“A number of the trades done were multi-leg or skew sensitive, for example put spreads and butterflies. There were also some curve trades for the 10s/30s longer-end of the German yield curve.”

 

Interestingly, he had also seen interest in cross-market trades. “The US election and the 2nd wave of Covid-19 brought both uncertainty and opportunity, so that strategies between US Treasuries and the German curve came into play as well,” he said.

 

Pricing seen fair

What about pricing for what is, after all, a very new product? Screen offer pricing for STP, point and click execution is in sizes between 50 and 100 contracts, according to Eurex. Spreads are somewhat wider than for Bund options, but that is probably to be expected as the options are less than two months old and open interest is still growing.  Bid-offer spreads are 7-15 percent wide depending on the moneyness of the options, and clients have successfully found matches by entering mid-market orders.

 

Tuch said that AEGON had been able to trade “multiples” of the sizes quoted at best bid-offer, as market makers replenished quotes or traded against its orders with electronic eyes.    

 

GFI speaks to the eight market makers in Buxl options and reckons to get prices 1-3 ticks wide in sizes of 50-200 lots per price provider, according to Pearson. “The results of the phone market price auction often yield tighter pricing, especially for more finessed multi-leg strategies with lower delta exposure,” he noted.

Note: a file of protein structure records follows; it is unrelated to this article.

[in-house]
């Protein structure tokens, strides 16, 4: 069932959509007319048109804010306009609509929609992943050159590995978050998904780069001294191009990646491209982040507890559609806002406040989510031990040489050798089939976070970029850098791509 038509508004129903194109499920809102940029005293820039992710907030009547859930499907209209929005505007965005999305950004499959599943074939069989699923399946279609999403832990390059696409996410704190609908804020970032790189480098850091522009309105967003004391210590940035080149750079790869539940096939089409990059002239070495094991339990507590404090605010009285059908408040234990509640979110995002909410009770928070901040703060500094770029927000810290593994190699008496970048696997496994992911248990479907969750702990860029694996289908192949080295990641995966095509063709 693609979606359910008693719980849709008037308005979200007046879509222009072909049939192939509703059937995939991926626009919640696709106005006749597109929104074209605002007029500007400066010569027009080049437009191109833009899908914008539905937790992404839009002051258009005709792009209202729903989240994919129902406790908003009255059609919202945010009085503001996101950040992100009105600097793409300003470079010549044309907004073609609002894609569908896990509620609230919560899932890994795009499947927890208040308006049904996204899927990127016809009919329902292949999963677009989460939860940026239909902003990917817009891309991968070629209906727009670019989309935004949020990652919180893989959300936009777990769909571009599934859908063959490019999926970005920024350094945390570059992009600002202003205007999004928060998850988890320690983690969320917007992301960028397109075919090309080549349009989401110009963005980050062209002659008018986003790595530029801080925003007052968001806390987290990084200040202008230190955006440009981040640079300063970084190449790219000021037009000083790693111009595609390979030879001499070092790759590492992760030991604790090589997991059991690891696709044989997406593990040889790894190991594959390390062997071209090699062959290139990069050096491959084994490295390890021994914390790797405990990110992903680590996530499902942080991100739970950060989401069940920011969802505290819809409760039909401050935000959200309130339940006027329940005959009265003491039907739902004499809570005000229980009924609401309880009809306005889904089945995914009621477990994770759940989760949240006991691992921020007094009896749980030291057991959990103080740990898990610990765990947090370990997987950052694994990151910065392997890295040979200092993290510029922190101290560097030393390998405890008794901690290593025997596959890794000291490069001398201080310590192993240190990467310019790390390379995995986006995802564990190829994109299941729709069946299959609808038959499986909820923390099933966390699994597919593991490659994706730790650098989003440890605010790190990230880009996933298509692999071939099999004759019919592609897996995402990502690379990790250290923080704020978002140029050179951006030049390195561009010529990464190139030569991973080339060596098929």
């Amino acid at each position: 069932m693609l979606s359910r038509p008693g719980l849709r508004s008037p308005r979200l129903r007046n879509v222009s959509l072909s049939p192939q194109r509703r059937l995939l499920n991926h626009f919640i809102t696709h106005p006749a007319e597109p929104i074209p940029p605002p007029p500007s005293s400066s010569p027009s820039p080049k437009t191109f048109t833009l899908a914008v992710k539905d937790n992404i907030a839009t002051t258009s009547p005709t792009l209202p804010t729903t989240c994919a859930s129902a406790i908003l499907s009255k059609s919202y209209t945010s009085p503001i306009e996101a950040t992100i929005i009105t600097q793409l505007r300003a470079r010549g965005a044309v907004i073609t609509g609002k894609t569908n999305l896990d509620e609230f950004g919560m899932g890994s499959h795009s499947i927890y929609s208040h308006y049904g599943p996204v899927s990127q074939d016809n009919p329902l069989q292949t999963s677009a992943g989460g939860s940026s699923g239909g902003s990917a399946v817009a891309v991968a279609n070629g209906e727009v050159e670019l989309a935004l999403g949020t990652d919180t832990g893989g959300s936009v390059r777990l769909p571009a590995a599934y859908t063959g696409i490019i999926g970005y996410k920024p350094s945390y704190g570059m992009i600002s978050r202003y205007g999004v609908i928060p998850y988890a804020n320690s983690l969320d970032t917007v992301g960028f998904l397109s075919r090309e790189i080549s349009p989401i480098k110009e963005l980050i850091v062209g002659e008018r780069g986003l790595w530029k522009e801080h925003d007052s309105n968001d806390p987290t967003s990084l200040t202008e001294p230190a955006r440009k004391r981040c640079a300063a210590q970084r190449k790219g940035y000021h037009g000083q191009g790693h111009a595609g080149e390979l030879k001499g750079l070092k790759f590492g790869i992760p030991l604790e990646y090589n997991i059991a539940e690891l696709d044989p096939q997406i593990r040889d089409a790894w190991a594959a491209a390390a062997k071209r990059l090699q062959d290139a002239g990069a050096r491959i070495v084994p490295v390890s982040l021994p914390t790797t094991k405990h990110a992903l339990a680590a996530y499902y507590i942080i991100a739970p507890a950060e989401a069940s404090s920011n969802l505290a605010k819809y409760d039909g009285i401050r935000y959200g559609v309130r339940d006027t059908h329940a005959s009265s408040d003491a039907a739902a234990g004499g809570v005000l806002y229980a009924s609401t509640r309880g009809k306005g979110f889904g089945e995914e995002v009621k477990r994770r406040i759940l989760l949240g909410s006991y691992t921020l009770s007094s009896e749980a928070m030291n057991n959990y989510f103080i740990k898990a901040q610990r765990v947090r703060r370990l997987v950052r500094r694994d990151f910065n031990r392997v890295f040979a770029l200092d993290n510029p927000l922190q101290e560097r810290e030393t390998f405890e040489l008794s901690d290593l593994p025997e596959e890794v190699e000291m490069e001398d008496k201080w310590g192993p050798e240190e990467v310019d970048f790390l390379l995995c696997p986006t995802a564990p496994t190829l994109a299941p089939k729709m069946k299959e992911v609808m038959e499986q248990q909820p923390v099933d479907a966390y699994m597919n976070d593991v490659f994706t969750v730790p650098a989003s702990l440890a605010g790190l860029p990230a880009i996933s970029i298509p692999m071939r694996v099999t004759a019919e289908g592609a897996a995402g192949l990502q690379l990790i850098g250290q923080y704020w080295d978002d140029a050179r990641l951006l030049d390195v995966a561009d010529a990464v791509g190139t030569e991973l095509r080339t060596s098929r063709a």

“We have also found solutions to help clients trade yet larger sizes at attractive bid-offer spreads despite the constraints market makers may face when looking to hedge deltas in the Buxl futures for hundreds of contracts in one go.”

 

As for the relevance of on-book quotes for price finding and end-of-day risk markings, Tuch said that although the firm had been able to get better prices for the size it wanted, overall pricing on the screens was “fair” and AEGON got sufficient information from the screens to trade.

 

The future for Buxl options

How do the market participants see trading in Buxl options developing? GFI’s Pearson said that trades in the first month or so showed that “outright options are tradable in sizes of 500 contracts and higher”. However, the low yield, low volatility environment has generally “not been conducive to high options volumes, across the yield curve.” Instead, he expected relative value plays as well as twists and bends of the curve to remain in “greater focus”.

 

Similarly, Tuch acknowledged the reality of the German curve. Recent bear-steepening would be welcomed by many in the market but the ECB and long term investors would remain some of the largest holders of the bonds.

 

Tuch also noted the tension in the past between exchange-traded bond futures such as the Buxl, and the investment banks’ desire to put clients towards swaps. Still, the lack of movement in central bank interest rates, and hence the very front of the euro curve, had the effect of pushing active investors further out the curve, going well beyond 2y or 5y - even if monetary policy was the driver for the flow. That would continue to benefit long end products such as the Buxl futures, and Buxl options, even as new products (€STR futures? SURE futures?) make their mark.